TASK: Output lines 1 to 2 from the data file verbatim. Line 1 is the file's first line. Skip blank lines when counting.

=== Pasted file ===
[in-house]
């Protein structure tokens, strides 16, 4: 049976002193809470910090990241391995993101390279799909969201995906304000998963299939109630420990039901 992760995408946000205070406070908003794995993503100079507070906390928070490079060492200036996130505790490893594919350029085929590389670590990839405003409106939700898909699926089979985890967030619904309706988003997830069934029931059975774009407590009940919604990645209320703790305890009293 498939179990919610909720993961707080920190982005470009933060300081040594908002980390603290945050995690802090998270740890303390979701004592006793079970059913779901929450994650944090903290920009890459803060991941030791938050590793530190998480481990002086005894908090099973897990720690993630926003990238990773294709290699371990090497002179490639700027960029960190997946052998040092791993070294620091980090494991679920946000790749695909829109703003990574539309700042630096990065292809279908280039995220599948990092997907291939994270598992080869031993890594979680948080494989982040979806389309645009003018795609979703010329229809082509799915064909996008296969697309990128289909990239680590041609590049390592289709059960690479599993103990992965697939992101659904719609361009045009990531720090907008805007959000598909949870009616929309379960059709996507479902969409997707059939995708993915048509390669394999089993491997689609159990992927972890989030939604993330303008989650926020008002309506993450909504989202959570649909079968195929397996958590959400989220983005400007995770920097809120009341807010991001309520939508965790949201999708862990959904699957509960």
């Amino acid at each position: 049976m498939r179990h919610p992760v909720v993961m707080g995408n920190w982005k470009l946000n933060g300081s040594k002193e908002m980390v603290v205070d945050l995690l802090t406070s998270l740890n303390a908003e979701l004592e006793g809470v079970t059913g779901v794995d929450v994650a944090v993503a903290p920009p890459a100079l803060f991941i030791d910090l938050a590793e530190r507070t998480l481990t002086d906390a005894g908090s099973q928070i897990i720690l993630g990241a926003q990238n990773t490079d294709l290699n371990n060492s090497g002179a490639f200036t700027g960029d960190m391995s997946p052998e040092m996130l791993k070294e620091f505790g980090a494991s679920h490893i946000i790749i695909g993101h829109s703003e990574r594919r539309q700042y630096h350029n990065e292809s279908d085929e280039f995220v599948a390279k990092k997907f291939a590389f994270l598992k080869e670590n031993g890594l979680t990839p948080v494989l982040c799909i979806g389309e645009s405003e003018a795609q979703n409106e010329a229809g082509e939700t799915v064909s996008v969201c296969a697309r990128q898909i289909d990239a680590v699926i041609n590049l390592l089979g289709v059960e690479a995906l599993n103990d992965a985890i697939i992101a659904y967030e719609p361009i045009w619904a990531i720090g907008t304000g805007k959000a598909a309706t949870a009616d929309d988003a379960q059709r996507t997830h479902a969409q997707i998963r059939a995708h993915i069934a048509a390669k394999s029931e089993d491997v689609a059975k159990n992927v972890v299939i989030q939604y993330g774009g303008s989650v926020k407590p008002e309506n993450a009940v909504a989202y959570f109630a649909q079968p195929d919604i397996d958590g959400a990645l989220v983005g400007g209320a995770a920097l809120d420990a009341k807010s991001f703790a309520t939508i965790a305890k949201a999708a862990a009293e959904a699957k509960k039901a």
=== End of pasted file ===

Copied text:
[in-house]
């Protein structure tokens, strides 16, 4: 049976002193809470910090990241391995993101390279799909969201995906304000998963299939109630420990039901 992760995408946000205070406070908003794995993503100079507070906390928070490079060492200036996130505790490893594919350029085929590389670590990839405003409106939700898909699926089979985890967030619904309706988003997830069934029931059975774009407590009940919604990645209320703790305890009293 498939179990919610909720993961707080920190982005470009933060300081040594908002980390603290945050995690802090998270740890303390979701004592006793079970059913779901929450994650944090903290920009890459803060991941030791938050590793530190998480481990002086005894908090099973897990720690993630926003990238990773294709290699371990090497002179490639700027960029960190997946052998040092791993070294620091980090494991679920946000790749695909829109703003990574539309700042630096990065292809279908280039995220599948990092997907291939994270598992080869031993890594979680948080494989982040979806389309645009003018795609979703010329229809082509799915064909996008296969697309990128289909990239680590041609590049390592289709059960690479599993103990992965697939992101659904719609361009045009990531720090907008805007959000598909949870009616929309379960059709996507479902969409997707059939995708993915048509390669394999089993491997689609159990992927972890989030939604993330303008989650926020008002309506993450909504989202959570649909079968195929397996958590959400989220983005400007995770920097809120009341807010991001309520939508965790949201999708862990959904699957509960």